Trump Admin and Diversity Training, Part II

Don’t die of surprise at this news, but the Trump Administration is dragging Corporate America into its attacks on diversity training and racial equity. Compliance officers would do well to understand what’s happening and prepare accordingly.

The action is happening along two fronts. First, President Trump issued an executive order on Sept. 22 that directs all federal government agencies and government contractors to cease using any diversity training that “promotes race or sex stereotyping or scapegoating.” This order is the detailed follow-up to Trump’s original directive on Sept. 4 that forbade government agencies (but not contractors) from using any training that mentioned “white privilege,” “critical race theory,” or any other “un-American propaganda.” 

Now that his executive order applies to government contractors too, suddenly a lot more companies are swept into the scope of the order. Federal contractors include hospitals, universities, IT services firms, manufacturers of heavy equipment, and many more. And the employee diversity training, guest speakers, and executive messaging those companies use to discuss diversity — that’s all going under the microscope

Second, the Labor Department is launching investigations into businesses that have publicly pledged to hire more minority employees, to see whether those firms are violating federal civil rights law. For example, Microsoft received a letter on Sept. 29 from the Office of Federal Contract Compliance Programs saying that the company’s pledge in June to hire more black managers “appears to imply that employment action may be taken on the basis of race.” Wells Fargo made a similar vow earlier this summer, and received a similar letter from OFCCP on Sept 29. 

This is essentially the same maneuver that the Education Department dropped on Princeton University last month. Education Department officials took a statement the university’s president made supporting diversity — he circulated a letter to the school community saying, “Racism and the damage it does to people of color nevertheless persist at Princeton” — and used those words to ask whether that means Princeton’s prior statements of compliance with civil rights law were false.

The investigations into Microsoft and Wells Fargo are unfolding along the same lines: using a corporate statement in affirmation of diversity to justify an investigation into compliance with civil rights law. They are not likely to be the last targets here. (For the record, Microsoft general counsel Dev Stahlkopf says the company’s pledge is well within permissible labor law practices.)

What’s Really Happening Here?

That’s easy. Trump is losing re-election, so he’s whipping up his political base of white supremacists by feeding them some red meat in the culture wars. Nothing soothes a white supremacist like the idea that his problems in life are caused by minorities. Heck, that sentence even describes Trump and his fixation on Barack Obama. 

Will these investigations and executive orders fade away under a Biden Administration? That’s another easy answer: yes.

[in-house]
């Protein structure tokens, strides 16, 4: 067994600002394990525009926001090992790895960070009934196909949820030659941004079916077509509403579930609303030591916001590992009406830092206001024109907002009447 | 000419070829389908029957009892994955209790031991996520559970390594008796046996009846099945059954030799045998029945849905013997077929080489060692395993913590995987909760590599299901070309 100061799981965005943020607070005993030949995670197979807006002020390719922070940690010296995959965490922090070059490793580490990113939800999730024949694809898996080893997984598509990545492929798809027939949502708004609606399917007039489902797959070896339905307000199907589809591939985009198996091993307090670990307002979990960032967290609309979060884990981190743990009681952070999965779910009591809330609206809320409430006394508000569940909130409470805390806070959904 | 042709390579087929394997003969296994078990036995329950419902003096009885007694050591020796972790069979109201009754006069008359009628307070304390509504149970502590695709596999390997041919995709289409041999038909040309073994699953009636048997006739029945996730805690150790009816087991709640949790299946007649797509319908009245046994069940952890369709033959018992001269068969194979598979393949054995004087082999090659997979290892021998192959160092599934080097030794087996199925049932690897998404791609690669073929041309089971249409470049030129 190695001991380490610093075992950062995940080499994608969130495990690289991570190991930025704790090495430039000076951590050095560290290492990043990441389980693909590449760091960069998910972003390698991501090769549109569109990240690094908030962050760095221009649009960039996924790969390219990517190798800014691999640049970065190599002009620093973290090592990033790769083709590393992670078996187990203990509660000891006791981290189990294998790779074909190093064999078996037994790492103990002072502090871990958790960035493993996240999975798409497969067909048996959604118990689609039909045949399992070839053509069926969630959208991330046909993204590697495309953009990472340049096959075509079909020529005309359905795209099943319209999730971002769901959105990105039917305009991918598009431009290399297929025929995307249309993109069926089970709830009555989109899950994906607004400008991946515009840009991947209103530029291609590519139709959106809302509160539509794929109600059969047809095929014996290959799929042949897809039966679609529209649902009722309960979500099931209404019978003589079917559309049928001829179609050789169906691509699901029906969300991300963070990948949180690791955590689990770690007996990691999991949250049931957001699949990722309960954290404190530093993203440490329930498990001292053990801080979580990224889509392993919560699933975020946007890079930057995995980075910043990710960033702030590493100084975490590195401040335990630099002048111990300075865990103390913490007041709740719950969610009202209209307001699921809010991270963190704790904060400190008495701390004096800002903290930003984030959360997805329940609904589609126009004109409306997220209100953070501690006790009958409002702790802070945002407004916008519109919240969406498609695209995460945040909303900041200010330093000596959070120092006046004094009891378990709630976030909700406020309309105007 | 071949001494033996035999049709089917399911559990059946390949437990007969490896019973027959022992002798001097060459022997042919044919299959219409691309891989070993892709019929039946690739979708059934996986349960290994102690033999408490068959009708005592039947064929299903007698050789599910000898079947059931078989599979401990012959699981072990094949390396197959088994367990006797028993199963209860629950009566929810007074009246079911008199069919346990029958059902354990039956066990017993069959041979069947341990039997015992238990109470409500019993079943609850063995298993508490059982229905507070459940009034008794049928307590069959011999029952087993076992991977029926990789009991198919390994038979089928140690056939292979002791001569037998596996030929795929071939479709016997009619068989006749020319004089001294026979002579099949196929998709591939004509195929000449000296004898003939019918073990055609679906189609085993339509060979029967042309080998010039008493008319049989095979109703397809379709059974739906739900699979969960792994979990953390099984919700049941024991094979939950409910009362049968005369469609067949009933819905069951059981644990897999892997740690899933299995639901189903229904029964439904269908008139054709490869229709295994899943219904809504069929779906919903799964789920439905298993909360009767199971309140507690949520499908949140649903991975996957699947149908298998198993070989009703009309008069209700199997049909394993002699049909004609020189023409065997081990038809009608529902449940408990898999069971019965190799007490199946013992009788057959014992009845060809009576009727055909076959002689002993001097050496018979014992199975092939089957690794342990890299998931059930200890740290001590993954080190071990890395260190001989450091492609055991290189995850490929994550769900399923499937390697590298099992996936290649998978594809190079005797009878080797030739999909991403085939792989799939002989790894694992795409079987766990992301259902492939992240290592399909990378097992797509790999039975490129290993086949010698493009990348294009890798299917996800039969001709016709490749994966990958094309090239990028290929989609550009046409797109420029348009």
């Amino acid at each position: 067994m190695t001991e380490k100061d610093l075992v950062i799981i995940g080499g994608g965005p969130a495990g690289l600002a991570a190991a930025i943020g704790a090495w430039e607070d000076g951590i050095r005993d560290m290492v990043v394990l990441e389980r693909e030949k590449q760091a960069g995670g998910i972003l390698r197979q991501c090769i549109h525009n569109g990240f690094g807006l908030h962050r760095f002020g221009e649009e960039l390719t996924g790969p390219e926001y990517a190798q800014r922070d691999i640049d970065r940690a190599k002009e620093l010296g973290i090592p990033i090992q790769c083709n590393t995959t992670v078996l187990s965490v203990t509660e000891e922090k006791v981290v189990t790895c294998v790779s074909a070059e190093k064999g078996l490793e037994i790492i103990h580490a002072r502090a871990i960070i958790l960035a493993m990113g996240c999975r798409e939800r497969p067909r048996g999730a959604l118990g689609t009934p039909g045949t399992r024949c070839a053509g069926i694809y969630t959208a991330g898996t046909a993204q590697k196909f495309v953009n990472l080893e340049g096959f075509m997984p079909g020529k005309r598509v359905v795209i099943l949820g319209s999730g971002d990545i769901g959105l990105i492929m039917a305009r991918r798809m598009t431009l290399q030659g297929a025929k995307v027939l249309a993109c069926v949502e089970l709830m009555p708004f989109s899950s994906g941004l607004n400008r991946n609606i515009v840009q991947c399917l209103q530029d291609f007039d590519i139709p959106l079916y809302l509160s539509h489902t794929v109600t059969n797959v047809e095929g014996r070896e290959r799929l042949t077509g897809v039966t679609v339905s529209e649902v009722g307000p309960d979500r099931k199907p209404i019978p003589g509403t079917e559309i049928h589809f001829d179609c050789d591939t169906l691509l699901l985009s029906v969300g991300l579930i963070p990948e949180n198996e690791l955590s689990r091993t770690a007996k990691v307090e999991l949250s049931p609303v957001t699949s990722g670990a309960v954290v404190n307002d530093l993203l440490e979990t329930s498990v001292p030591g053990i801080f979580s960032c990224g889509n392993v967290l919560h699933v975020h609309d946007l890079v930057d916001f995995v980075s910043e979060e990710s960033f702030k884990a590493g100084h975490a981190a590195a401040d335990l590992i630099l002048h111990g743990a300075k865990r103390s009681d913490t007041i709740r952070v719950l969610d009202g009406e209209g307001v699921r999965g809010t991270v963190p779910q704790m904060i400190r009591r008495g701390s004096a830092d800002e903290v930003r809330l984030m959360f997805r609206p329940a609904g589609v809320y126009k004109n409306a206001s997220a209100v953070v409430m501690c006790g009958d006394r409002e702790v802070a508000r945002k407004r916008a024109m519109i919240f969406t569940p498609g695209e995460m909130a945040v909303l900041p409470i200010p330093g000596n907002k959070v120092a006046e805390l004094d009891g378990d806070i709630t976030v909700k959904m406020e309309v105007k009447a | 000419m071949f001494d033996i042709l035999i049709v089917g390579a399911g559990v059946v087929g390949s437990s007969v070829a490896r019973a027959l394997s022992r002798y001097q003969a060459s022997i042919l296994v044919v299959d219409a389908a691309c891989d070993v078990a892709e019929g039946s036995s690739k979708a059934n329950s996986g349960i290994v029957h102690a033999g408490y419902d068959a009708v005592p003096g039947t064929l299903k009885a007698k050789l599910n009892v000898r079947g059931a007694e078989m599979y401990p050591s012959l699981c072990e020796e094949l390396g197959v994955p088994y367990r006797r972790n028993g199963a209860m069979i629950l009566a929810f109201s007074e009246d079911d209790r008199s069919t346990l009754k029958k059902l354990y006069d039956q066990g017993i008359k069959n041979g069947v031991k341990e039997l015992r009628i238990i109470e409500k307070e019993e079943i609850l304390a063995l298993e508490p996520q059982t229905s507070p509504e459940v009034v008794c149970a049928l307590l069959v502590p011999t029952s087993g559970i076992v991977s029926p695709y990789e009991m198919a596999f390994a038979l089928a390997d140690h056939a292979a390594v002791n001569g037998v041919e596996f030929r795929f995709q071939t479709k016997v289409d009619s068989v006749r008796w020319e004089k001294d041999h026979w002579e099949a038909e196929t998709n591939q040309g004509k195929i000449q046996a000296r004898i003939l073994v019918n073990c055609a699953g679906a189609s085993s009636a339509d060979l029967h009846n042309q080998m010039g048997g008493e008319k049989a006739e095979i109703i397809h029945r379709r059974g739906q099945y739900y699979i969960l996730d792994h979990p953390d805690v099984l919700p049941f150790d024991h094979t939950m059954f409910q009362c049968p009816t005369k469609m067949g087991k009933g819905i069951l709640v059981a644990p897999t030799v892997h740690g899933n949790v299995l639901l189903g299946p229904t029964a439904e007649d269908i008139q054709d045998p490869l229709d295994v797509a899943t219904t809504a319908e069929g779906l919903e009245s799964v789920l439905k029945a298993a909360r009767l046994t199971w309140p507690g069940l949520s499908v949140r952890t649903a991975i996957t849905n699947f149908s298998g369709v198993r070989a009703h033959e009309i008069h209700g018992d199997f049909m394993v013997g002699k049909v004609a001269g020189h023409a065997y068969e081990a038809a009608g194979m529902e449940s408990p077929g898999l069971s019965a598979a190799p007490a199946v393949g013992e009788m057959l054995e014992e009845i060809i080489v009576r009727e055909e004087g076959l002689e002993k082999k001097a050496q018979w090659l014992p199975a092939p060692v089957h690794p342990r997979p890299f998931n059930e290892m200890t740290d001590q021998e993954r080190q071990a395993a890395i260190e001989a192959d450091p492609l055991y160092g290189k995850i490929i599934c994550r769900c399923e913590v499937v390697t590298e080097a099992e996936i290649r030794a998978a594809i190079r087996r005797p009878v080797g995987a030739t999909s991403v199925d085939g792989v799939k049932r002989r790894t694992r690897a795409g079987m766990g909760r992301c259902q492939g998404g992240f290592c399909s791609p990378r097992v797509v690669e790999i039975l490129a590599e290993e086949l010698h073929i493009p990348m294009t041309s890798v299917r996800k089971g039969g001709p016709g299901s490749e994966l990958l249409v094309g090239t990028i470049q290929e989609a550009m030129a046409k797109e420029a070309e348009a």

The much more interesting (and troubling) question is this: What will happen with these investigations and orders if Trump does secure a second term?

Clearly Trump is using the power of the executive branch to pursue his political impulses. That’s not improper per se — a president gets to do that with the executive branch, after all — but Trump is contorting that power into something that poses significant peril for the corporate world. 

First, his political impulses are just outside of mainstream public opinion. Most of us aren’t white supremacists. Most of us do believe black people and other Americans have gotten a raw deal over the years. Most of us support greater respect and attention to diversity— especially Millennials and Generation Z, who are 38 percent of the workforce today, and will be 58 percent by 2030

So corporations will be stuck trying to serve two masters: an obstreperous, impulsive, racist president barking orders to a vast regulatory apparatus; and a young, diverse workforce and consumer base who mostly can’t stand the man. Corporations may well find that their commitment to ethical values, such as workplace respect and diversity, are contrary to the compliance standards dictated by an administration the majority of Americans don’t like and didn’t vote for. Good luck threading that needle.

Second, this fight against diversity training is only one example of the battles Trump might provoke in a second term; there would be many more, none leaving Corporate America in a good position. Whatever impulse grasps his brain — probably from watching too much Fox News or listening to whatever sycophantic quack caught his ear that day — would become a regulatory priority. Those organizations out of step with that impulse would then be vulnerable to a regulatory regime lurching from one enforcement priority to another. 

That would be terrible for corporations generally, and for corporate ethics and compliance programs especially. But that world could come to pass, and the fights over diversity training are one glimpse into what that world might look like. 

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